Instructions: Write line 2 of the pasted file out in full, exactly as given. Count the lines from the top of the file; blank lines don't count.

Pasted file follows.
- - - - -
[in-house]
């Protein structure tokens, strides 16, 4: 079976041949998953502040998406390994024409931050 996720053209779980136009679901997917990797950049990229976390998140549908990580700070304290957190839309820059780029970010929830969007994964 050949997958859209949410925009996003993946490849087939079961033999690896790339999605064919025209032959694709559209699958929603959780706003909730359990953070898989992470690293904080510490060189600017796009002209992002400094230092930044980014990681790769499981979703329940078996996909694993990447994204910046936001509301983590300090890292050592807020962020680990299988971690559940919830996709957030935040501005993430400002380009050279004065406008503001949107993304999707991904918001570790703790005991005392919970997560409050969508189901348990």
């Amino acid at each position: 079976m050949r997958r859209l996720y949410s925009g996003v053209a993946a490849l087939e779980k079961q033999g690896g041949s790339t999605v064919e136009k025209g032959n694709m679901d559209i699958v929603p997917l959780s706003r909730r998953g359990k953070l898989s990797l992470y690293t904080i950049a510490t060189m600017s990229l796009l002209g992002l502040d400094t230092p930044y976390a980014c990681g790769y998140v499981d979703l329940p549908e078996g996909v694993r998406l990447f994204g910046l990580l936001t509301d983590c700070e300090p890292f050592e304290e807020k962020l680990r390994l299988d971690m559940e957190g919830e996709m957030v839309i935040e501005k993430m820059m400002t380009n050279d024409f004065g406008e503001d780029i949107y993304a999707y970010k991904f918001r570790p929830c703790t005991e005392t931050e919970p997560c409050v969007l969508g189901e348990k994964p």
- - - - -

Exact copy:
């Protein structure tokens, strides 16, 4: 079976041949998953502040998406390994024409931050 996720053209779980136009679901997917990797950049990229976390998140549908990580700070304290957190839309820059780029970010929830969007994964 050949997958859209949410925009996003993946490849087939079961033999690896790339999605064919025209032959694709559209699958929603959780706003909730359990953070898989992470690293904080510490060189600017796009002209992002400094230092930044980014990681790769499981979703329940078996996909694993990447994204910046936001509301983590300090890292050592807020962020680990299988971690559940919830996709957030935040501005993430400002380009050279004065406008503001949107993304999707991904918001570790703790005991005392919970997560409050969508189901348990």